About 45 per cent of adults have written wills, and charity donors are far more likely to have written them than non-donors. The number of people leaving charitable legacies has increased since the early 90s by nearly 29 per cent, and 13 per cent of those who write wills leave legacies.
But these figures could be misleading. The percentage of voluntary income that legacies form for charities as a whole is different from that for, say, all overseas development charities and all children's charities.
Smaller 'pictures' based on cause areas might produce a more reliable account of charitable legacies.
Donors and volunteers open their hearts in focus groups about exactly why they do or don't write wills, and why they do or don't leave legacies.
To study legacy giving closely, I used focus groups made up of a total of 890 people who donated to 14 different charities.
So why is it that two well-known medical research charities have a vast number of donors who have written wills, but only a total of 9 per cent of them have included either of them in their legacies?
Other medical research charities - most notably Cancer Research UK - get about 50 per cent of their income from legacies. Perhaps it's the cause that persuades people to donate, not the charity, and therefore legators give to the biggest cancer charity in the sector.
Why is it that overseas development charities get a relatively small 15 to 25 per cent of their voluntary income from legacies when such a high percentage of their donors have written wills and more than half of their donors have left charitable legacies?
Overseas development charities have a high number of will-writers as supporters because such supporters are highly committed - to human rights, justice and to themselves and their families. They ensure that their philanthropic plans are as good as the plans for their families. They are not spontaneous donors but thinkers and planners.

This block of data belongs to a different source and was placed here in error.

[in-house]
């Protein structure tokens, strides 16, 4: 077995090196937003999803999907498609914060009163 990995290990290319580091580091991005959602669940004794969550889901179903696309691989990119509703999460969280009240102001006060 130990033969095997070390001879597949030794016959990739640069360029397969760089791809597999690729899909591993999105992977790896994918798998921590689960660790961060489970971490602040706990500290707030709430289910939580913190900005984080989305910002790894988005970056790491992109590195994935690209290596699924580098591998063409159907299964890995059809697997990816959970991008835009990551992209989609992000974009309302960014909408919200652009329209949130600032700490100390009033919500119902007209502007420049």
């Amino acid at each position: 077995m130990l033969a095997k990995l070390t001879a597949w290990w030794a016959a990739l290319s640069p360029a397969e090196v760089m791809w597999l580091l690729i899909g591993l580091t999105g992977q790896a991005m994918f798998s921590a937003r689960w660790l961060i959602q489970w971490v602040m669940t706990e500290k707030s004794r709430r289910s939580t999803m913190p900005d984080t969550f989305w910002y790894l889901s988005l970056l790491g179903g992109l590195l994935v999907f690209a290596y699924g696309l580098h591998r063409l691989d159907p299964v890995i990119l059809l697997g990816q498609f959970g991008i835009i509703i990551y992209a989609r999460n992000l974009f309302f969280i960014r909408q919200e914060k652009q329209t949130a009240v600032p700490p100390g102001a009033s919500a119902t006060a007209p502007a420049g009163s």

Why have 40 per cent of environmental charity supporters included legacies to charities, but only 4 per cent to ones concerned with the environment? Is this cause not as important as cancer? Maybe it just isn't as personal.
If such disparate results are typical, then charities have to be careful when looking at legacy statistics, and possibly ignore them entirely when forecasting legacy income. Instead, they should look more carefully at the quality of their relationships with donors.
Again, it is the cause, not the charity, that persuades people to take action. And they do it because they want to, not because they have been asked.
We can't be sure of anything about legacy giving until we understand our donors. Ideally, I'd like to interview the dead. If I do, I will get the answers to you.
5 MORE THINGS...
The Institute of Fundraising says 3.5 per cent of inherited wealth in the UK is gifted to charities, and more people than ever are leaving donations in their wills.
Income from legacies is rising significantly faster for smaller charities than for larger ones, according to a 2006 report by the charity consortium Legacy Foresight. Charities with legacy income of less than £7m a year have seen their income grow by 5.6 per cent a year since 2004, compared with 2.3 per cent for charities with legacy income of more than £20m.
Rising property prices have created greater potential for growth for charitable legacies, according to the same report, but the prospect of inheritance tax can act as a deterrent, as legators aim to leave as much as possible to relatives.
Another threat to legacy income is increasing life expectancy. Charities could see legacies fall by 2012 as the existing elderly population declines and the elderly of the future live longer.
Remember A Charity launched a television advertising campaign last year. The consortium also published research in 2006 suggesting 68 per cent of adults want to leave money to charity in their wills.